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Conserve the Buddha

Learn how you can support one of the Museum’s most-visited works of art.

Buddha Restoration

The centerpiece of the RISD Museum’s Asian art collection is the 12th century Dainichi Nyorai Buddha, one of the largest Japanese statues in the U.S. at nearly 10 feet high. The Buddha is said to have come from the Rokuon-ji, a temple of the Esoteric (Shingon) Buddhist sect. The Rokuon-ji temple was destroyed by fire in the 17th century, but the RISD Museum’s Buddha figure was saved and stored in a Japanese farmhouse. It was purchased by the Museum in 1936 and has resided in a special gallery on the 6th floor of the Museum’s Eliza Radeke building, where visitors of all ages make special trips to see this much beloved work of art.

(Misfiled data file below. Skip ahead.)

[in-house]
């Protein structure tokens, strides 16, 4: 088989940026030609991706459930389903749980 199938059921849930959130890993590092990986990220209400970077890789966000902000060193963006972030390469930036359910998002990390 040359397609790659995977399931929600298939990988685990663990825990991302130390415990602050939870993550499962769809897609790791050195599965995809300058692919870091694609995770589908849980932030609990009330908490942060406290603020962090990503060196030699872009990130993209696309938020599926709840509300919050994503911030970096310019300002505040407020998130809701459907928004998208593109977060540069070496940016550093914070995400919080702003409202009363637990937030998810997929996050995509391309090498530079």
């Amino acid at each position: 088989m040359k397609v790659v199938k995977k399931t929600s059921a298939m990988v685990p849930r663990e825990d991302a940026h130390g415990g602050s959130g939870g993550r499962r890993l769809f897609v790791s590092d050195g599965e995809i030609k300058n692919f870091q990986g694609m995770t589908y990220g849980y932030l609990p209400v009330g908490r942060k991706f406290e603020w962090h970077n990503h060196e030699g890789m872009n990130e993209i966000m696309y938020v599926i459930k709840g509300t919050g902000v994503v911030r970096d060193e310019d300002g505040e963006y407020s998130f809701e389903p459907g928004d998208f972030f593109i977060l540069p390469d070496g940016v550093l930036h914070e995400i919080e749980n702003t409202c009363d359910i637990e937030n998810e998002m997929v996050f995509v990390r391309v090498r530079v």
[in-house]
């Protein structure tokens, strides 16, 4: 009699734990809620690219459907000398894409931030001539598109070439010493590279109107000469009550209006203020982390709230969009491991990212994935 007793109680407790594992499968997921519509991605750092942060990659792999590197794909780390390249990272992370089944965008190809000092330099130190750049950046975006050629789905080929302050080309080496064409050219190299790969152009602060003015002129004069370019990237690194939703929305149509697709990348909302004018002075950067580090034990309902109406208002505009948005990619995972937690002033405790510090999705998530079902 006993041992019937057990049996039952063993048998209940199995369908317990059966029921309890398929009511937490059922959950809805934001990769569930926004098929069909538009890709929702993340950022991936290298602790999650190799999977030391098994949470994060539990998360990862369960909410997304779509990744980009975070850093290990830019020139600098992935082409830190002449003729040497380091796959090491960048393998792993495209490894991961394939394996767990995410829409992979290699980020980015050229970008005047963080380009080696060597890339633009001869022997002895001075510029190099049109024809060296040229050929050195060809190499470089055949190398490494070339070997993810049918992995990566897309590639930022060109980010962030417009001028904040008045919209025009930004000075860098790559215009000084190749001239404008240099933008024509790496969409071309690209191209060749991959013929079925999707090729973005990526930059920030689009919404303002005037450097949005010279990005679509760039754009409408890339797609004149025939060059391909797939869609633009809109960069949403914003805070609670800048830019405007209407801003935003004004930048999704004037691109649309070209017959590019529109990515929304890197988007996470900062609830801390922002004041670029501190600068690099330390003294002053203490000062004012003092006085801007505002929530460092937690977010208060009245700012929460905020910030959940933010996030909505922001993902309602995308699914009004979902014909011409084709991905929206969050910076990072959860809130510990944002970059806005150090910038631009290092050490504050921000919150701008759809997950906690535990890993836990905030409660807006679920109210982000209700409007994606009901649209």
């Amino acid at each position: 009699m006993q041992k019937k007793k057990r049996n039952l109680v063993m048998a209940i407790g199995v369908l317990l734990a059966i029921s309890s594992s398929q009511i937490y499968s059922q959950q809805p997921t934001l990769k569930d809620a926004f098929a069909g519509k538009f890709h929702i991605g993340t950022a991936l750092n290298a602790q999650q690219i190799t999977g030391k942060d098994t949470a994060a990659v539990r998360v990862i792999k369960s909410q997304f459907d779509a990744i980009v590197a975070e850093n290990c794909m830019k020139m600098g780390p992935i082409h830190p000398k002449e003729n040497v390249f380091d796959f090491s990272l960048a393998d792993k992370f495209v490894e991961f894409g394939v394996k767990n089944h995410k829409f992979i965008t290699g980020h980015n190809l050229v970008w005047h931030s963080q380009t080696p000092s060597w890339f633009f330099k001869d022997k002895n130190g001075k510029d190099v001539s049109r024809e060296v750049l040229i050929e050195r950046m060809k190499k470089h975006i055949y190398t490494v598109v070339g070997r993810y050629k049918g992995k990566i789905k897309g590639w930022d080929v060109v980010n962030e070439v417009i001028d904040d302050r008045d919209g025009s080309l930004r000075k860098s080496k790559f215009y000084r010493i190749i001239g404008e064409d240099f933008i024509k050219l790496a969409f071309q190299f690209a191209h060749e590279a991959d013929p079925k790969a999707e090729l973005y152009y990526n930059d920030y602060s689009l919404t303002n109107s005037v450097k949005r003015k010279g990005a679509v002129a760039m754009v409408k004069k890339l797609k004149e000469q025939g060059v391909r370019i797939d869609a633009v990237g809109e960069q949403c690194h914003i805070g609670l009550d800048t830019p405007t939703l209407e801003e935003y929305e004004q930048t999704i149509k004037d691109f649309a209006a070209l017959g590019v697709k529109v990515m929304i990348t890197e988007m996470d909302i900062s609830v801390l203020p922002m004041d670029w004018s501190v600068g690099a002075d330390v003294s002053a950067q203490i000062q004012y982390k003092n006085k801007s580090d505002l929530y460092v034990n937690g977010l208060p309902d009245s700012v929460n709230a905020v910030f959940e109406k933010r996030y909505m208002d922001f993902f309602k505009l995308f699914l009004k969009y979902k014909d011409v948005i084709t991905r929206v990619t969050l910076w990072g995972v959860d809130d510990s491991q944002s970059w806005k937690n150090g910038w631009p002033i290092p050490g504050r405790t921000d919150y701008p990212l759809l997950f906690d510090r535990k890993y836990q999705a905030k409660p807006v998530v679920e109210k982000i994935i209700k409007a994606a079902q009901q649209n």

Carved after 1150 CE from blocks of hollowed wood joined together with metal clips, the seated figure represents the supreme, transcendent Buddha from whom all other Buddhas and all aspects of the universe emanate. The symbolic gesture of his hands indicates pure meditation and the attainment of spiritual perfection.

For the last 75 years, the sculpture has been on continuous public display and needs some care. While the 6th floor Asian galleries are being renovated, Museum Conservator Ingrid Neuman will work to clean and repair structural and surface damage to the ancient sculpture. Your gift to the Museum for Buddha restoration provides for specialized cleaning and conservation supplies, trained art movers to transport the sculpture, and a new pedestal for the Buddha to sit on when it is returned to the newly renovated gallery in May 2014.